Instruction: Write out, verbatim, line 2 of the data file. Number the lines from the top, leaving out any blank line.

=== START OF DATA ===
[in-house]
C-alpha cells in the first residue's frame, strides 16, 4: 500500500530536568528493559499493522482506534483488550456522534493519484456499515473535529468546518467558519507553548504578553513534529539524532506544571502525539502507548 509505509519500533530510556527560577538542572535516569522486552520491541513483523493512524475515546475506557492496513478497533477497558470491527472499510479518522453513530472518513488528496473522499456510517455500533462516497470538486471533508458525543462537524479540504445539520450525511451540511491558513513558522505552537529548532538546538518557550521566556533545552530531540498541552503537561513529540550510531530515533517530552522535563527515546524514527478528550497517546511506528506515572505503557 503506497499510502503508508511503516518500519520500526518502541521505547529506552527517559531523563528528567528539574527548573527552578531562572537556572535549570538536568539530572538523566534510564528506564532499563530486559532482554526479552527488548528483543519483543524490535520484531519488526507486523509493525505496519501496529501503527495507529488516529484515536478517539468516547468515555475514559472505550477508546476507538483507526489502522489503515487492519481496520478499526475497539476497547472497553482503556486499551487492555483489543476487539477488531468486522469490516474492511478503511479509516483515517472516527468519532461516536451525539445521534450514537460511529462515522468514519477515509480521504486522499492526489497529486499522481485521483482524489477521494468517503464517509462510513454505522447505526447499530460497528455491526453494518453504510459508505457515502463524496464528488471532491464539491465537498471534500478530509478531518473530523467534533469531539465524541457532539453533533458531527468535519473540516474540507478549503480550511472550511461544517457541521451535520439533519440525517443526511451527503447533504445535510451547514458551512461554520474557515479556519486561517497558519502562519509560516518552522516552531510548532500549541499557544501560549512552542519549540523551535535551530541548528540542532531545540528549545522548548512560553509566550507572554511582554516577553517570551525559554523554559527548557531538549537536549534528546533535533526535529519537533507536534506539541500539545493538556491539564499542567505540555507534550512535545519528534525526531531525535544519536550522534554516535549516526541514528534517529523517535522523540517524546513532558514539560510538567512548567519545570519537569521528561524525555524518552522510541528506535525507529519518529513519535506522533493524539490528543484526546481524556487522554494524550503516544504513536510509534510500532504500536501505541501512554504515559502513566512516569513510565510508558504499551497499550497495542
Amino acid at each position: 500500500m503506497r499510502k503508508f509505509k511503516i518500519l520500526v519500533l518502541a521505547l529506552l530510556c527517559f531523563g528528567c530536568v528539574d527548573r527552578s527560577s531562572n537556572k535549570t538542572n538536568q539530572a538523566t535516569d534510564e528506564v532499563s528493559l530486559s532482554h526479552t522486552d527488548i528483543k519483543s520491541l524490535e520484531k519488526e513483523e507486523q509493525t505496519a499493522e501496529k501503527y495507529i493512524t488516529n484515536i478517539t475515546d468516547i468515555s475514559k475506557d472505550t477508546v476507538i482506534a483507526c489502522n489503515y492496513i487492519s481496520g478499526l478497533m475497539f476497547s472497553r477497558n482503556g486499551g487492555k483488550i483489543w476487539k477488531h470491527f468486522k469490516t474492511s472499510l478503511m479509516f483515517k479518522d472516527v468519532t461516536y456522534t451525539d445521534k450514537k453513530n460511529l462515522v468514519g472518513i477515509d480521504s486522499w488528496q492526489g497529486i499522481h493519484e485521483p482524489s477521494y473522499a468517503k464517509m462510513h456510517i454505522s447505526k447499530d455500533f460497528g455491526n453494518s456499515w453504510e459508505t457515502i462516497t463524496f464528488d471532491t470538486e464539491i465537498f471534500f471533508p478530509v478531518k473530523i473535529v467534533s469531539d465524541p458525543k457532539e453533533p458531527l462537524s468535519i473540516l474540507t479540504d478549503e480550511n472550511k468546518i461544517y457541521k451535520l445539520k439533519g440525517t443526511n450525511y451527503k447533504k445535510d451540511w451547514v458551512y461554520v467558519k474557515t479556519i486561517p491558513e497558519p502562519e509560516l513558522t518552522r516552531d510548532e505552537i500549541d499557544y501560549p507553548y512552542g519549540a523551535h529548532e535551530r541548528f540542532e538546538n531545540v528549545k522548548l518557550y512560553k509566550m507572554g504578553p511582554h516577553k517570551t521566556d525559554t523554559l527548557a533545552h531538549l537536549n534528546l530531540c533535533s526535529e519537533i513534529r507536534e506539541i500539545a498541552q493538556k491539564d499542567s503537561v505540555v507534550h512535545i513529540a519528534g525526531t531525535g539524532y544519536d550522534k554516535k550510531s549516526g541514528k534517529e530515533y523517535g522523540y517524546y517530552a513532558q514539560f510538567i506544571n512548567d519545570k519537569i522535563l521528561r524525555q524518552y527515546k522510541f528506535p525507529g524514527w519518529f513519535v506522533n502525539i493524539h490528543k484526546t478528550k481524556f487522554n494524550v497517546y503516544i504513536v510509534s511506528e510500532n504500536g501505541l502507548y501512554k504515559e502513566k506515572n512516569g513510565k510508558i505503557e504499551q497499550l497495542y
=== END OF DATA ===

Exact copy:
C-alpha cells in the first residue's frame, strides 16, 4: 500500500530536568528493559499493522482506534483488550456522534493519484456499515473535529468546518467558519507553548504578553513534529539524532506544571502525539502507548 509505509519500533530510556527560577538542572535516569522486552520491541513483523493512524475515546475506557492496513478497533477497558470491527472499510479518522453513530472518513488528496473522499456510517455500533462516497470538486471533508458525543462537524479540504445539520450525511451540511491558513513558522505552537529548532538546538518557550521566556533545552530531540498541552503537561513529540550510531530515533517530552522535563527515546524514527478528550497517546511506528506515572505503557 503506497499510502503508508511503516518500519520500526518502541521505547529506552527517559531523563528528567528539574527548573527552578531562572537556572535549570538536568539530572538523566534510564528506564532499563530486559532482554526479552527488548528483543519483543524490535520484531519488526507486523509493525505496519501496529501503527495507529488516529484515536478517539468516547468515555475514559472505550477508546476507538483507526489502522489503515487492519481496520478499526475497539476497547472497553482503556486499551487492555483489543476487539477488531468486522469490516474492511478503511479509516483515517472516527468519532461516536451525539445521534450514537460511529462515522468514519477515509480521504486522499492526489497529486499522481485521483482524489477521494468517503464517509462510513454505522447505526447499530460497528455491526453494518453504510459508505457515502463524496464528488471532491464539491465537498471534500478530509478531518473530523467534533469531539465524541457532539453533533458531527468535519473540516474540507478549503480550511472550511461544517457541521451535520439533519440525517443526511451527503447533504445535510451547514458551512461554520474557515479556519486561517497558519502562519509560516518552522516552531510548532500549541499557544501560549512552542519549540523551535535551530541548528540542532531545540528549545522548548512560553509566550507572554511582554516577553517570551525559554523554559527548557531538549537536549534528546533535533526535529519537533507536534506539541500539545493538556491539564499542567505540555507534550512535545519528534525526531531525535544519536550522534554516535549516526541514528534517529523517535522523540517524546513532558514539560510538567512548567519545570519537569521528561524525555524518552522510541528506535525507529519518529513519535506522533493524539490528543484526546481524556487522554494524550503516544504513536510509534510500532504500536501505541501512554504515559502513566512516569513510565510508558504499551497499550497495542